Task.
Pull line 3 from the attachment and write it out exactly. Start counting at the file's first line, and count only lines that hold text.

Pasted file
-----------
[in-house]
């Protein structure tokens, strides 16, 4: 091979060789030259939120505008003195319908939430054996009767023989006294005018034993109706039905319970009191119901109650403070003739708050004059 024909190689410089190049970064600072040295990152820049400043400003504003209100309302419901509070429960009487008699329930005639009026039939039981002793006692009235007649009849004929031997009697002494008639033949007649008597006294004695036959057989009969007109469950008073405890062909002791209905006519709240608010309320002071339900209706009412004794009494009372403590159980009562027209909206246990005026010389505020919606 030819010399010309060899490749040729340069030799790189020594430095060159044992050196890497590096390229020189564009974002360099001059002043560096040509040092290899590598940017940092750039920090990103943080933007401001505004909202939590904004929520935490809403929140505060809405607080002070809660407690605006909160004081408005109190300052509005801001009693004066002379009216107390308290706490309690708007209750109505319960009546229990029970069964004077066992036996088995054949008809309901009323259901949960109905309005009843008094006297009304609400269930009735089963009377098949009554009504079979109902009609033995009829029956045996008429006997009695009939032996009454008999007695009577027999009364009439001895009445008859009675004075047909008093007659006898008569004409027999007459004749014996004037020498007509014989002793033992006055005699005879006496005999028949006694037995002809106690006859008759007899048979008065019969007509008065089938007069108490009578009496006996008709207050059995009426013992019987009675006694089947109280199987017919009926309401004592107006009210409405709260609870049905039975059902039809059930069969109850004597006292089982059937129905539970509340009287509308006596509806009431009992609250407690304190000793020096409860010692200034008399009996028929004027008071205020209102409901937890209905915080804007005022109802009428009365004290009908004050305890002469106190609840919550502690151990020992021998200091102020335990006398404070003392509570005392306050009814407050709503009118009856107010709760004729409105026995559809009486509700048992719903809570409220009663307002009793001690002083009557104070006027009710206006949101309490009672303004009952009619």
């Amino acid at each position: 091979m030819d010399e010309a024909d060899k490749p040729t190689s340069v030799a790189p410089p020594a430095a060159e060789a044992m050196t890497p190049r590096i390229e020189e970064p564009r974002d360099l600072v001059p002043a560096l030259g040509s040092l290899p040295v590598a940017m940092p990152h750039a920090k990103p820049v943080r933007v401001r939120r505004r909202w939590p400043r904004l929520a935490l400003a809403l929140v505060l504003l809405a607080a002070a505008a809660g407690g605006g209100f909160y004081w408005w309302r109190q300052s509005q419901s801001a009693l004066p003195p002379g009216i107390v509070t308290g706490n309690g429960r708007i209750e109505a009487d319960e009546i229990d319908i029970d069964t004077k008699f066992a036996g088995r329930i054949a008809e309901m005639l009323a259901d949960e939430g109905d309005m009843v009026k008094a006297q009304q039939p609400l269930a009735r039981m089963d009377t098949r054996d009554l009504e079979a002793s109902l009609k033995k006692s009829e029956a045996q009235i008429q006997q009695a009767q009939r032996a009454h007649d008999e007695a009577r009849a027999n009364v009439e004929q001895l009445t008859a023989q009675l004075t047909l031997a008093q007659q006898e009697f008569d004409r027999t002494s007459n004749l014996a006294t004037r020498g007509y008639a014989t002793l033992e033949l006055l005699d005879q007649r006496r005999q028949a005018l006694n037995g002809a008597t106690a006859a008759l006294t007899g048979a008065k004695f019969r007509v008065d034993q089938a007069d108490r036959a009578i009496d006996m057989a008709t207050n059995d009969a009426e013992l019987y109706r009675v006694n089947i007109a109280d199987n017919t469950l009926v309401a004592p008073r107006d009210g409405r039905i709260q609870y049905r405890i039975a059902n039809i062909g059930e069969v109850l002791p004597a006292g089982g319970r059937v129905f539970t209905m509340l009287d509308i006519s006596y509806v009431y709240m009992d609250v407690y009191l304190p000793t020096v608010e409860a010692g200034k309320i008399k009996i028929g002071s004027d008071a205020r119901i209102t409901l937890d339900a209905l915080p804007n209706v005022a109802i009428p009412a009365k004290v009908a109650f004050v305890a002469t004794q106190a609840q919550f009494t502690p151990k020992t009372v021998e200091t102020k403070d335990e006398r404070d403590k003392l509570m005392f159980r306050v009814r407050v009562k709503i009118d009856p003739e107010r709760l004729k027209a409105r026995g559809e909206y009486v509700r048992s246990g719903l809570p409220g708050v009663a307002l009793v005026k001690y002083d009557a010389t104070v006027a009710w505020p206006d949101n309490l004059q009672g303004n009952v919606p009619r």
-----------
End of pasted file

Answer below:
């Amino acid at each position: 091979m030819d010399e010309a024909d060899k490749p040729t190689s340069v030799a790189p410089p020594a430095a060159e060789a044992m050196t890497p190049r590096i390229e020189e970064p564009r974002d360099l600072v001059p002043a560096l030259g040509s040092l290899p040295v590598a940017m940092p990152h750039a920090k990103p820049v943080r933007v401001r939120r505004r909202w939590p400043r904004l929520a935490l400003a809403l929140v505060l504003l809405a607080a002070a505008a809660g407690g605006g209100f909160y004081w408005w309302r109190q300052s509005q419901s801001a009693l004066p003195p002379g009216i107390v509070t308290g706490n309690g429960r708007i209750e109505a009487d319960e009546i229990d319908i029970d069964t004077k008699f066992a036996g088995r329930i054949a008809e309901m005639l009323a259901d949960e939430g109905d309005m009843v009026k008094a006297q009304q039939p609400l269930a009735r039981m089963d009377t098949r054996d009554l009504e079979a002793s109902l009609k033995k006692s009829e029956a045996q009235i008429q006997q009695a009767q009939r032996a009454h007649d008999e007695a009577r009849a027999n009364v009439e004929q001895l009445t008859a023989q009675l004075t047909l031997a008093q007659q006898e009697f008569d004409r027999t002494s007459n004749l014996a006294t004037r020498g007509y008639a014989t002793l033992e033949l006055l005699d005879q007649r006496r005999q028949a005018l006694n037995g002809a008597t106690a006859a008759l006294t007899g048979a008065k004695f019969r007509v008065d034993q089938a007069d108490r036959a009578i009496d006996m057989a008709t207050n059995d009969a009426e013992l019987y109706r009675v006694n089947i007109a109280d199987n017919t469950l009926v309401a004592p008073r107006d009210g409405r039905i709260q609870y049905r405890i039975a059902n039809i062909g059930e069969v109850l002791p004597a006292g089982g319970r059937v129905f539970t209905m509340l009287d509308i006519s006596y509806v009431y709240m009992d609250v407690y009191l304190p000793t020096v608010e409860a010692g200034k309320i008399k009996i028929g002071s004027d008071a205020r119901i209102t409901l937890d339900a209905l915080p804007n209706v005022a109802i009428p009412a009365k004290v009908a109650f004050v305890a002469t004794q106190a609840q919550f009494t502690p151990k020992t009372v021998e200091t102020k403070d335990e006398r404070d403590k003392l509570m005392f159980r306050v009814r407050v009562k709503i009118d009856p003739e107010r709760l004729k027209a409105r026995g559809e909206y009486v509700r048992s246990g719903l809570p409220g708050v009663a307002l009793v005026k001690y002083d009557a010389t104070v006027a009710w505020p206006d949101n309490l004059q009672g303004n009952v919606p009619r």